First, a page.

By Andrea Pizziconi, founder of Girls First Finance
Three weeks ago, global leaders converged at UNGA to assess their mid-term performance in meeting the United Nations’ Sustainable Development Goals (SDGs). But some results, inexplicably, didn’t align. Many countries have now achieved gender equity in education access—a huge triumph. Meanwhile, gender equity in economic access continues to stagnate with little progress.
How has one progress point failed to lead to the other? One answer lies in the data stakeholders have neglected to collect until now.
Worldwide, young women are constantly pressured to exchange sex for access to education and jobs. This exploitation is pervasive yet often not taken into account by any formal metric.
In preparation for our Wilton Park conference on this subject in June (WP3191: Ending sex for education, fees, grades and first jobs), we collected survey data anonymously online, mostly from Africa and parts of the Middle East, to begin quantifying the problem of sex for access to education funding, grades, and first jobs.
Our data, captured in a report funded by FCDO, revealed that this issue holds hostage the vibrant futures of hundreds of millions of girls worldwide. We quickly learned that young people wanted their harmful experiences seen and heard when given the proper anonymous forum.
Statistics reveal the huge scale of the problem.
Over 70% of those surveyed (80% in Sub-Saharan Africa) said they’ve been sexually pressured in the past, mostly related to their education and early career journeys. Nearly half reported such exploitation in just the past year.
The uncomfortable truth is that ‘sex for education’ begins in adolescence, as poverty forces families to fund education expenses. Even where school is ‘free’ these expenses can include money for transport, food, exam fees, and school uniforms.
Poverty combined with ingrained gender norms removes agency from these young women and girls, making the ‘consensual life choice’ argument an excuse to assign individual agency to societal and systemic failings. Meanwhile, institutions financially reliant on exploitative fees resist safeguarding measures.
Exploitation begets more exploitation. Conditioned to compromises for education, young women later submit to ‘sex for jobs.’ Up to 40% prefer self-employment to avoid workplace harassment. Too many shun more lucrative careers they perceive as dangerous.
According to the World Bank, this limits women’s economic potential and participation in higher-paying fields at a cost of over $25 trillion in lost earnings. Add on the cost of mental health struggles and reduced productivity, and those estimates multiply. For individuals, the cost of a lifetime of trauma is profound.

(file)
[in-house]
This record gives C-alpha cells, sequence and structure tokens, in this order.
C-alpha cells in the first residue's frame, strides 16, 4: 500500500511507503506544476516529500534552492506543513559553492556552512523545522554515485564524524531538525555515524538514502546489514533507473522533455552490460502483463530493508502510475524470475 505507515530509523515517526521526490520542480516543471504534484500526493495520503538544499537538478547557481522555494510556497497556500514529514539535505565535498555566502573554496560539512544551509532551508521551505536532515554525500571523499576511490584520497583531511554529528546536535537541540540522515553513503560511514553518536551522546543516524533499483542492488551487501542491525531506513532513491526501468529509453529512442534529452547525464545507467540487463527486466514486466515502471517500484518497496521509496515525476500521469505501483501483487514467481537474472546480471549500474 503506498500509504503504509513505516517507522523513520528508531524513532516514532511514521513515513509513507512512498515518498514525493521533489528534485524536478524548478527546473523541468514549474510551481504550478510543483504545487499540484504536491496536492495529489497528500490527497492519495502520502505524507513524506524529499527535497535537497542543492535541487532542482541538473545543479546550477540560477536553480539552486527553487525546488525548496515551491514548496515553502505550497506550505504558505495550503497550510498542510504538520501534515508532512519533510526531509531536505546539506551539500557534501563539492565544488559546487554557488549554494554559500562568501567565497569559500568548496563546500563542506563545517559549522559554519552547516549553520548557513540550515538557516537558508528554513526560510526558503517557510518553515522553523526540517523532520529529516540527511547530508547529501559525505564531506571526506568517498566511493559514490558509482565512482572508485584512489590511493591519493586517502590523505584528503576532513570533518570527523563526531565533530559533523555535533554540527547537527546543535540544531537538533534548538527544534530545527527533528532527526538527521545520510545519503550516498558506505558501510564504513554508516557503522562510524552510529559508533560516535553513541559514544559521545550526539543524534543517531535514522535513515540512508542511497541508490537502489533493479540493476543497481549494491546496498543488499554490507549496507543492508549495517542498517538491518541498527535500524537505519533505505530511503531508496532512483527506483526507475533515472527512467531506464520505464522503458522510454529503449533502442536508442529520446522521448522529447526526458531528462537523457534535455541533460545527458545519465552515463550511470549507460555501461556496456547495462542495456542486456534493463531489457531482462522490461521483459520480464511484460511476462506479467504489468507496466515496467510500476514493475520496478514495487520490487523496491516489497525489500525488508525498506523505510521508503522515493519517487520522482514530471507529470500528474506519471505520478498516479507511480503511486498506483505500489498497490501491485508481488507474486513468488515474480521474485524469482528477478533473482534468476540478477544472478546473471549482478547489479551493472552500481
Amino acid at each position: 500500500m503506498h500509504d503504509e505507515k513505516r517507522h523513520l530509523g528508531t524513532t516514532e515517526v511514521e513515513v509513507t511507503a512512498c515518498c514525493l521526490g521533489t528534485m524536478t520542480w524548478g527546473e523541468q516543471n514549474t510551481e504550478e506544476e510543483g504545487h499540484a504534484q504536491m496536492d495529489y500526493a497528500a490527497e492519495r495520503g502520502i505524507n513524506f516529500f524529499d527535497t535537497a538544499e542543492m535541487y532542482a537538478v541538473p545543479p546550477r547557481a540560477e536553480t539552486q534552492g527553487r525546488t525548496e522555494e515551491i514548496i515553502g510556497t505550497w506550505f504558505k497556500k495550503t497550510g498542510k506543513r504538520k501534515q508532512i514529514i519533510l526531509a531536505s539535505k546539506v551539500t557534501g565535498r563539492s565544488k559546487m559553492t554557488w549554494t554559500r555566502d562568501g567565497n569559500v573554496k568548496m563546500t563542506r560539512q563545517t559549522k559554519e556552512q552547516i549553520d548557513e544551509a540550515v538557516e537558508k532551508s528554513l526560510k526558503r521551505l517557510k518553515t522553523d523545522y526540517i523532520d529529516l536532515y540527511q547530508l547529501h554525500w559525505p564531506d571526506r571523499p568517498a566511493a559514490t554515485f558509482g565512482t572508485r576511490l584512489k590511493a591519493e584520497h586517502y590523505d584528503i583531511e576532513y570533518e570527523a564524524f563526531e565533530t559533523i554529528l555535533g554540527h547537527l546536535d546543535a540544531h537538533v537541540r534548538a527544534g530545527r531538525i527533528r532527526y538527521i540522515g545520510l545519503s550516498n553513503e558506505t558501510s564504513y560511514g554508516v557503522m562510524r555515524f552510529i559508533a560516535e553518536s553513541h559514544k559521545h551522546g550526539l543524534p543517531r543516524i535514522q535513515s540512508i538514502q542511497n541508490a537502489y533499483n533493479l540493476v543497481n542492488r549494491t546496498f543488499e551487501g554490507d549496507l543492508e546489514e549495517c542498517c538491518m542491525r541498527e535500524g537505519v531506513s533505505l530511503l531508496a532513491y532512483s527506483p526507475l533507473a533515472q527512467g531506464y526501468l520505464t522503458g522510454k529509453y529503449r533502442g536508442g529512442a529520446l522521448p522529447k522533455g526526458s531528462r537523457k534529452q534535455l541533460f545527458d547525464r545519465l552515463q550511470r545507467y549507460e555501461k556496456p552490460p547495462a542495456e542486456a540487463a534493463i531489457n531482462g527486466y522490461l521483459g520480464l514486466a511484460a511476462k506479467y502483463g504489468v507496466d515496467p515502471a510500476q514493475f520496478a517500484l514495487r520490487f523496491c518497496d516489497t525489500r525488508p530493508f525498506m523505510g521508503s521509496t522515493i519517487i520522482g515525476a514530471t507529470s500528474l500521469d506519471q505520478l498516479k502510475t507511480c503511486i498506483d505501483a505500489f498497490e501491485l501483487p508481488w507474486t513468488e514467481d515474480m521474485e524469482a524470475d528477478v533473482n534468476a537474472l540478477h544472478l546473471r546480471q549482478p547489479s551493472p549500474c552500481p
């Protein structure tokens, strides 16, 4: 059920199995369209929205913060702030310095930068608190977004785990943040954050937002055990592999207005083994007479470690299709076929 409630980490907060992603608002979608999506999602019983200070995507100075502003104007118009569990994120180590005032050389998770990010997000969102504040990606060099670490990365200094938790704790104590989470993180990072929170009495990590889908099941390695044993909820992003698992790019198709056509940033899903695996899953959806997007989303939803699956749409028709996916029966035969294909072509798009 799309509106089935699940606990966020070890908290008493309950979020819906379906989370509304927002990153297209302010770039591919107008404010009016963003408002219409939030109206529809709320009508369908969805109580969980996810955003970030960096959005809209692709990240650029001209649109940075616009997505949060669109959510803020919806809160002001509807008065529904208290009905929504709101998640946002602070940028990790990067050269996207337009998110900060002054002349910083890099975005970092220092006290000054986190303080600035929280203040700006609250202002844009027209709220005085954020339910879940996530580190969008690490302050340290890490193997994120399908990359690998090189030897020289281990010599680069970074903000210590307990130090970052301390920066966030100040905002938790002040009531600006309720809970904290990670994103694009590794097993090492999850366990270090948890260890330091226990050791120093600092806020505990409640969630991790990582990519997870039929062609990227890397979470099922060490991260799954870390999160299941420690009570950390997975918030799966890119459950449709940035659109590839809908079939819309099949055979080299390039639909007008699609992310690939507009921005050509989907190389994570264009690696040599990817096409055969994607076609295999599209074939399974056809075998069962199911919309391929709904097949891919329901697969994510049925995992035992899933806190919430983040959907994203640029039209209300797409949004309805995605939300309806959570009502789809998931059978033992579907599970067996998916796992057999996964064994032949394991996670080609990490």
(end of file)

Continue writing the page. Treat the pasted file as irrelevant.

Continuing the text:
Who’s best positioned to act? The public versus private sector debate.
The bottom line: the system is completely broken. Meanwhile, much energy is funneled into a public versus private sector fight over who is best suited and mandated to protect these girls from harm rather than figuring out how to fix the system together.
Governments don’t have the cash to make education truly free and accessible to all. And commercial banks, who are, hypothetically, the most cost-efficient lenders, will not offer fair and reasonable financing to young women worldwide without incentives from the public sector.
Tackling this crisis demands public-private collaboration on an unprecedented scale. Banks should have financial incentives to empower vulnerable girls through modest loans that transform them into educated women and loyal customers. But overly cautious lending criteria exclude those most in need. Governments must mandate and encourage banks to serve young women equitably, while multilaterals can absorb risks to engage private capital.
Meanwhile, digital dividends must be ensured. Mobile access enables transformative change, with proven income boosts for women gaining smartphone access. Telecoms can continue driving digital inclusion of vulnerable youth, treating the smartphone as one of the most life-saving interventions a young woman can receive.
Solutions require tough conversations and asking the right questions.
Yet we lack sufficient data on the true prevalence of sex for access. Current statistics capture only a narrow definition of violence — overt assault or abuse. Subtler dynamics like power imbalances and social norms enable the pervasiveness of “sextortion” — sex in exchange for opportunity.
Our latest survey of 4,000 young people indicates a clear pattern, but it should be expanded to encompass data from young people worldwide. We underestimate this crisis until we broaden the definition of violence and ask the right questions.
There is no silver bullet solution to this issue. Still, any roadmap that doesn’t involve smartphone access, safe networks, mental health support, and, most crucially, financial access will not sufficiently address the crisis at scale.
This is not a policy debate that can continue indefinitely. Every year another cohort of girls is left with unbearable options because their education can’t wait. We owe it to each of them to treat the matter as an urgent crisis. All of us must stretch outside our comfort zones to find solutions, so that young women and girls can be educated, empowered, and free from abuse.
Andrea Pizziconi, CFA, is equal parts artist, impact investor, & social entrepreneur. She is the founder of Africa Integras & Girls First Finance, which conducted the survey for this report. You can follow her work on all platforms at @dreapizziconi or @girlsfirstfin